Newsletter : 5fax0502.txt
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Publisher\Editor Don Canaan
May 2, 1995, V3, #80
All the News the Big Guys Missed
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Jordan Trade Agreement Ready to be Signed
By Al Pessin (Jerusalem)
Israel's Foreign Ministry says a Jordan-Israel trade agreement is
in the final drafting stage, and will contain special trade
benefits for Jordan. The announcement came as Israeli Prime
Minister Yitzhak Rabin was on a one-day visit to Jordan.
A Foreign Ministry spokesman says the two countries settled most of
their disagreements over aspects of the trade agreement at a long
meeting Sunday in northern Israel.
The spokesman, Daniel Shek, says the accord will lower or remove
tariffs on most goods passing between Israel and Jordan. But he
says unlike most trade agreements, the benefits will not be
entirely equal because Israel's economy is so much stronger than
Shek says the Israel-Jordan trade agreement could be ready for
signature by the end of this month. He says agreements on energy,
agriculture, transportation, and the environment are also close to
being ready. Negotiations toward those accords were mandated by
the Israel-Jordan peace treaty, signed last October.
The announcement came as Rabin was on a one-day visit to Jordan.
The prime minister was to tour the ancient ruins at Petra, in
southern Jordan, and then meet with King Hussein at the southern
port of Aqaba. The two men were scheduled to record an
unprecedented joint interview for Israel television, to be
broadcast on Thursday, Israel's Independence Day.
A Day in the Life of the Palestinian Police
By Patricia Golan (Gaza)
Israel and the United States are demanding that PLO leader Yasir
Arafat get control of violent fundamentalist groups such as Hamas
and Islamic Jihad, which have carried out bloody attacks against
Israeli targets and jeopardized the peace process. Arafat's
Palestinian police have arrested some 200 supporters of Islamic
groups in recent weeks, and a special tribunal has sentenced six
Palestinians linked to attacks on Israelis. But can the
Palestinian police do what they are being asked, or is the mission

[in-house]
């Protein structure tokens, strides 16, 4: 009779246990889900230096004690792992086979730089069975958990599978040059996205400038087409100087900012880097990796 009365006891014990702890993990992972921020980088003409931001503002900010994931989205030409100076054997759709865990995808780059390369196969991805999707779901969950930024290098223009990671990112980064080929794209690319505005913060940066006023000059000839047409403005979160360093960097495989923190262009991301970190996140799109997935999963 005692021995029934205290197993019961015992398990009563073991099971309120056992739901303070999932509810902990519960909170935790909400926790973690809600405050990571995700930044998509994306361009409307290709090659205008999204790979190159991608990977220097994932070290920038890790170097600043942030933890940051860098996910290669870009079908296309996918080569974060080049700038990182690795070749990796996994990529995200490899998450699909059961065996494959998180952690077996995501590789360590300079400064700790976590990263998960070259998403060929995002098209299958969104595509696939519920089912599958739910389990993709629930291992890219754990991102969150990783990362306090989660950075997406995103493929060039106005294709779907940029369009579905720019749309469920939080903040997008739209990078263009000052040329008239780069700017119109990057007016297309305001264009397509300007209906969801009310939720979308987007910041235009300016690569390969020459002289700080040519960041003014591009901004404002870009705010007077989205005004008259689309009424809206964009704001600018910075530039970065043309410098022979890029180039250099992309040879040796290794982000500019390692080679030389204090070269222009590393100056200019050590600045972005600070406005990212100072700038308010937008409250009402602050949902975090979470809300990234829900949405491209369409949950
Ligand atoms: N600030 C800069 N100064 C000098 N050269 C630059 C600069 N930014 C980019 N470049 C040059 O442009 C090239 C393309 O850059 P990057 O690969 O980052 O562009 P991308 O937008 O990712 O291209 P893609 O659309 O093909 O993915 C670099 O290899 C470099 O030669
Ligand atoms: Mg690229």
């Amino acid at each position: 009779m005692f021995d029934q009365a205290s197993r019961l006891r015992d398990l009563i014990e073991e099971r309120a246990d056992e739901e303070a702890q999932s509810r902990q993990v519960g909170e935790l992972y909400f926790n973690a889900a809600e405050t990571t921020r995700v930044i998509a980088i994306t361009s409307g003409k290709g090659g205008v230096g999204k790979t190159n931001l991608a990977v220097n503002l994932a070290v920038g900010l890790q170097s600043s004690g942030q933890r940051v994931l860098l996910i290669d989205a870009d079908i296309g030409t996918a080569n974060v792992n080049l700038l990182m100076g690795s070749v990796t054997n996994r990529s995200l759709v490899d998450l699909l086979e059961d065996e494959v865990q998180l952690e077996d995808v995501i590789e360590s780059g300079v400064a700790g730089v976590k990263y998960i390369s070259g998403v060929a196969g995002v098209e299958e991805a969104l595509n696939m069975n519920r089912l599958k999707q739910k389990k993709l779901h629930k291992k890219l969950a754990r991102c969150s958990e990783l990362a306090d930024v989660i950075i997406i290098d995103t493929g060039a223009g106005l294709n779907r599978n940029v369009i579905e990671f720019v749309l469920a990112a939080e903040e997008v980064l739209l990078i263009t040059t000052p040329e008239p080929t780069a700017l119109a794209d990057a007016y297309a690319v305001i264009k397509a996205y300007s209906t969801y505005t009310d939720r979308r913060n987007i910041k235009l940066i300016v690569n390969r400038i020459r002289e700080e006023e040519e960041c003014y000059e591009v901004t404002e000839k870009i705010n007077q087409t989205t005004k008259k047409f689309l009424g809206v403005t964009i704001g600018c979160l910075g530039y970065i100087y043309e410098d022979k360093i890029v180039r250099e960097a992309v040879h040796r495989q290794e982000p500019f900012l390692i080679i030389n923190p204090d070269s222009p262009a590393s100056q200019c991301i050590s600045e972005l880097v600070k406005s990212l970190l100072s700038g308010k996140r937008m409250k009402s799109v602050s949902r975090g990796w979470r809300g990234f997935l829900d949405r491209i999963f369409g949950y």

The Israeli-PLO agreement specifies a force of 9,000 during the
interim autonomous period. There are already 16,000 troops in the
tiny West Bank enclave of Jericho and the Gaza Strip, with only
900,000 residents. This excess of recruits is largely to provide
In addition to 4,000 regular police, there are another 12,000 armed
fighters -- regular soldiers or those who serve in one of the
security branches. Most of the soldiers were brought in from
former PLO military training camps in Arab countries.
One such man is Captain Fayez Mamlouk, who for nearly 30 years
served in the Palestine Liberation Army in battles against the
Israelis in the West Bank and Lebanon, against the Jordanian army
in Jordan, and against dissident Palestinian groups in Lebanon.
One of his sons was injured by an Israeli bomb in lebanon. A
daughter was killed and another son blinded by a US-made bomb in
Iraq. Captain Fayez looks 15 years older than his 44 years. His
body is scarred, one eye is blind, and he has lost most of his
But he has been rewarded for his sacrifices by being put in charge
of a unit in "Force-17," the hand-picked police who protect Arafat.
The old soldier sees the irony of having to deal with a new enemy--
fellow Palestinians who belong to Islamic militant groups. He
defends Arafat's crackdown on the radicals, saying there must be
order in Gaza.
Mohammed Dahlan is head of the police intelligence branch known as
"Preventive Security." He was deported in 1986 after spending
years in Israeli prisons as a PLO activist, and for ordering the
killings of collaborators. Handsome and well-built, Colonel Dahlan
sweeps into his office surrounded by armed bodyguards.
The Palestinian Authority has ordered the handing in of
unauthorized weapons with few results. Security Chief Dahlan says
weapons are being collected from Islamic militants, but admits the
police are wary of a confrontation with people regarded by many
here as heroes. But can the Palestinian police really carry out
what the Israelis and the Americans are demanding?
We're convinced politically. Personally, I do this kind of work
not under the pressure of Arafat or Israel or the US. This is to
have calm, to have this place as calm as we can so we can get to
the West Bank. The role of the (Palestinian Authority) control is
to have one authority, not more than one. We do not want to
have the experience of Lebanon here again."
Dahlan believes the Palestinian public understands that the
Palestinians, themselves, have been greatly harmed by the bombings,
that the situation has only become worse. He says he does not
want to give the Israelis any more excuses to delay implementation
of the self-rule agreement. And he believes his men have enough
training to do what needs to be done. We learned from the experts,
he says, smiling, in Israeli prisons.
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